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Attached in the sense where one feels happiness when "my team" wins or unhappiness when "my team" loses even though one contributes zero effort to the team's win/loss.

Happiness is the successful state of life, pain is an agent of death. Happiness is that state of consciousness which proceeds from the achievement of one’s values. Source

What are the rational values that I, the sport fan, receives when "my team" wins?

If a hunter demonstrates great skill and kill a prey, I may admire him for his skills; but for me to be happy doesn't make sense unless he shares his kill with me.

asked Jan 22 '12 at 02:34

Humbug's gravatar image

Humbug
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edited Jan 24 '12 at 13:29


Yes, I think it can be rational. It's reasonable to feel an affinity or admiration for some person or group, and be happy for their success even when you don't contribute. Especially over time, as you learn more about the sport and the people involved, the effort they've put in, the level of skill they demonstrate, and so on.

What I don't think would be rational is to feel pride or increased self-esteem as a result of a team's accomplishments (as well as the reverse if they lose). Being pleased, happy or satisfied is one thing. Feeling better about yourself because of the work of others is completely different.

answered Jan 22 '12 at 06:05

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Rick ♦
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"Happiness is that state of consciousness which proceeds from the achievement of one’s values." -John Galt

What values have you achieved by the team winning?

(Jan 23 '12 at 00:27) Humbug Humbug's gravatar image

Presumably, you value the team of (probably skilled and hard-working) athletes being successful in competition. When the team wins, you achieve that value, and are happy as a result. If you didn't value the team and they won, it wouldn't make you happy, right?

(Jan 23 '12 at 02:28) Rick ♦ Rick's gravatar image

How does one distinguish between simple happiness because we see another achieve vs. happiness resulting from second-handed pride/self-esteem? Surely the "my" in "my team has won" implies the second form of happiness.

(Jan 23 '12 at 12:52) Humbug Humbug's gravatar image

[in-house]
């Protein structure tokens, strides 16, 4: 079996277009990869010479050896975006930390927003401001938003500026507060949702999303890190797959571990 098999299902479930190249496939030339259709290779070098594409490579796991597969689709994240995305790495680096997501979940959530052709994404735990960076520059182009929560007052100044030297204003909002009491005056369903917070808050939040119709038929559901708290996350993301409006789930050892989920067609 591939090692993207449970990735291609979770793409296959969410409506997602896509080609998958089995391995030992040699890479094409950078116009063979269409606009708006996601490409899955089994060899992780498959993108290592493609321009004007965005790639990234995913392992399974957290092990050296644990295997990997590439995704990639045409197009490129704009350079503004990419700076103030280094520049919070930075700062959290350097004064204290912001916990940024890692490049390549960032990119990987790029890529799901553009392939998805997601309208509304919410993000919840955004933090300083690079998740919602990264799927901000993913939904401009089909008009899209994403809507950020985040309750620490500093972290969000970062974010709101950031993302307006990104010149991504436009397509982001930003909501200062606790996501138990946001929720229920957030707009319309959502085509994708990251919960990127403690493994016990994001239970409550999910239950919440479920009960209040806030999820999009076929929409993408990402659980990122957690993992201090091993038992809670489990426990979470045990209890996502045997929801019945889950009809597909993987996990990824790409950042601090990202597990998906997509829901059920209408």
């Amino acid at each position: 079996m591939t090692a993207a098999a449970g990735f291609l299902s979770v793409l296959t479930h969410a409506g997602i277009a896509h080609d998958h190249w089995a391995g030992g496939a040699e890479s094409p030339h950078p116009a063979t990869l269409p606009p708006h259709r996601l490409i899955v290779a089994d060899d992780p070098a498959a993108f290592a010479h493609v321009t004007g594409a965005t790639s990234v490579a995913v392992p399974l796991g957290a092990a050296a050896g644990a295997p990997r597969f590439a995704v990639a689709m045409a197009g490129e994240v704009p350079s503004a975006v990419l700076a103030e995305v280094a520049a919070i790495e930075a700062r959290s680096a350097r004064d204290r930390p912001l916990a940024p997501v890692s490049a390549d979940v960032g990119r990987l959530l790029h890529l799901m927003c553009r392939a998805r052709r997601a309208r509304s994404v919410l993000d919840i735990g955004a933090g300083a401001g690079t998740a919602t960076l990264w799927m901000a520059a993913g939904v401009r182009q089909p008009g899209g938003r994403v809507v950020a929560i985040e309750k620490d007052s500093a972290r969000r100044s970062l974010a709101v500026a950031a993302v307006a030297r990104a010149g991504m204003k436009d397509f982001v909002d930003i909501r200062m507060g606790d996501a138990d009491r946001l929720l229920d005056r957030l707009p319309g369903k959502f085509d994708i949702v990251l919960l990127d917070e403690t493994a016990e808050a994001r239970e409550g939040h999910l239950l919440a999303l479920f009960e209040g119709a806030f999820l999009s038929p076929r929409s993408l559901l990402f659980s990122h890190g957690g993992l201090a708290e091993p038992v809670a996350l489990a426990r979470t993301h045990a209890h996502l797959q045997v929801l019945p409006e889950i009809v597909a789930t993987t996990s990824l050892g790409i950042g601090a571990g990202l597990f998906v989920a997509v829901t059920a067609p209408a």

We can distinguish between them by understanding the source of our current happiness (through introspection) and by understanding the source and meaning of pride and self-esteem. Pride is the psychological reward that comes from living your values; from being just, honest, having integrity, being an independent thinker, etc. Self-esteem is fundamentally self-confidence in your ability to live and be successful given the facts of reality. "My team won" can mean different things. Do you really believe the team is somehow a reflection of you? Or is it just a team you like and follow?

(Jan 23 '12 at 18:37) Rick ♦ Rick's gravatar image

I don't follow any team so I can't say. I am utterly confused about why people become so excited or upset when a sport team wins/loses. I can understand if they're gambling but it doesn't make sense if they're not.

I suppose happiness can be derived from MORE than just pride & self-esteem?

(Jan 24 '12 at 03:19) Humbug Humbug's gravatar image

Do you understand why people enjoy watching sports in the first place? If you understand that, I think it's kind of obvious why someone would want the team they've put the most time into learning about, to win. Winning means more games (the playoffs), more fans, more money, better stadiums, etc. If you're rooting for "the home team", which is quite common, it means these things plus a boost to the local economy. If you've got a team jacket, it means more potential for networking when you meet someone on the street. If you've got memorabilia (or season tickets), the monetary value goes up.

(Jan 24 '12 at 07:58) anthony anthony's gravatar image

Granted "excited" and "upset" are emotions. They are the automatic results of judgments. But I don't see any reason to assume they are anything other than pro-life judgments.

Whether or not those positive feelings amount to happiness, I'm not prepared to say.

But you yourself seem to imply that these feelings can be derived from gambling. Is this only sports gambling, which is somewhat of a game of skill, or does one feel happy when one hits the lottery?

Not a rhetorical question. I'm not sure if "happiness", in the context that Rand used the term, is correct for a lottery winner.

(Jan 24 '12 at 08:05) anthony anthony's gravatar image

Maybe the reason why people like sports is because they want to experience the emotion of love. Not love of the game but love of the athletes. I once asked someone when they started liking sports and he said when he started paying attention to the players.

(Feb 29 '12 at 12:11) Humbug Humbug's gravatar image
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Asked: Jan 22 '12 at 02:34

Seen: 1,608 times

Last updated: Feb 29 '12 at 12:11